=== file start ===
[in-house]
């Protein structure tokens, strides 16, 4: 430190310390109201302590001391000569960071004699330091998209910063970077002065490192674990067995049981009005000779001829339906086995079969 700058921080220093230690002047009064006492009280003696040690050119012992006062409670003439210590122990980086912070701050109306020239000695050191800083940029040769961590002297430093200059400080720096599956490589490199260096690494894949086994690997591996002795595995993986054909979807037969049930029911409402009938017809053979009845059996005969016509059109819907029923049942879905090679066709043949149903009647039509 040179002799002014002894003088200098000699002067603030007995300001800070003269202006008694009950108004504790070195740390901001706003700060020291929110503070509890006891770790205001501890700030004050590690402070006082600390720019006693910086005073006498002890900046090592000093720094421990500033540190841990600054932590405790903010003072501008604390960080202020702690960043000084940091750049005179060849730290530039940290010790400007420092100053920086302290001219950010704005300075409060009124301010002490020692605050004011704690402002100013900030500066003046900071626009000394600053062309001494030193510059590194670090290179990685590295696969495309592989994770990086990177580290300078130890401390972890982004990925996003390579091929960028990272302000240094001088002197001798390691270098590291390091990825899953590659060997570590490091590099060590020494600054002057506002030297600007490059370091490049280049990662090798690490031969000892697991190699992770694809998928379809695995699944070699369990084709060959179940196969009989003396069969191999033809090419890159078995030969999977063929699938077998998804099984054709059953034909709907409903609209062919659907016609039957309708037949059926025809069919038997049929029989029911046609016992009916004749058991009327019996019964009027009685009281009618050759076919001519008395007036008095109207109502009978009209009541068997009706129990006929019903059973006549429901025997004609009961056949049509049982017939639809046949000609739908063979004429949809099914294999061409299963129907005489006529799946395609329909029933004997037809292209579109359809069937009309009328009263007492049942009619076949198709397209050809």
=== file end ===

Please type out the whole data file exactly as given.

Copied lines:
[in-house]
């Protein structure tokens, strides 16, 4: 430190310390109201302590001391000569960071004699330091998209910063970077002065490192674990067995049981009005000779001829339906086995079969 700058921080220093230690002047009064006492009280003696040690050119012992006062409670003439210590122990980086912070701050109306020239000695050191800083940029040769961590002297430093200059400080720096599956490589490199260096690494894949086994690997591996002795595995993986054909979807037969049930029911409402009938017809053979009845059996005969016509059109819907029923049942879905090679066709043949149903009647039509 040179002799002014002894003088200098000699002067603030007995300001800070003269202006008694009950108004504790070195740390901001706003700060020291929110503070509890006891770790205001501890700030004050590690402070006082600390720019006693910086005073006498002890900046090592000093720094421990500033540190841990600054932590405790903010003072501008604390960080202020702690960043000084940091750049005179060849730290530039940290010790400007420092100053920086302290001219950010704005300075409060009124301010002490020692605050004011704690402002100013900030500066003046900071626009000394600053062309001494030193510059590194670090290179990685590295696969495309592989994770990086990177580290300078130890401390972890982004990925996003390579091929960028990272302000240094001088002197001798390691270098590291390091990825899953590659060997570590490091590099060590020494600054002057506002030297600007490059370091490049280049990662090798690490031969000892697991190699992770694809998928379809695995699944070699369990084709060959179940196969009989003396069969191999033809090419890159078995030969999977063929699938077998998804099984054709059953034909709907409903609209062919659907016609039957309708037949059926025809069919038997049929029989029911046609016992009916004749058991009327019996019964009027009685009281009618050759076919001519008395007036008095109207109502009978009209009541068997009706129990006929019903059973006549429901025997004609009961056949049509049982017939639809046949000609739908063979004429949809099914294999061409299963129907005489006529799946395609329909029933004997037809292209579109359809069937009309009328009263007492049942009619076949198709397209050809």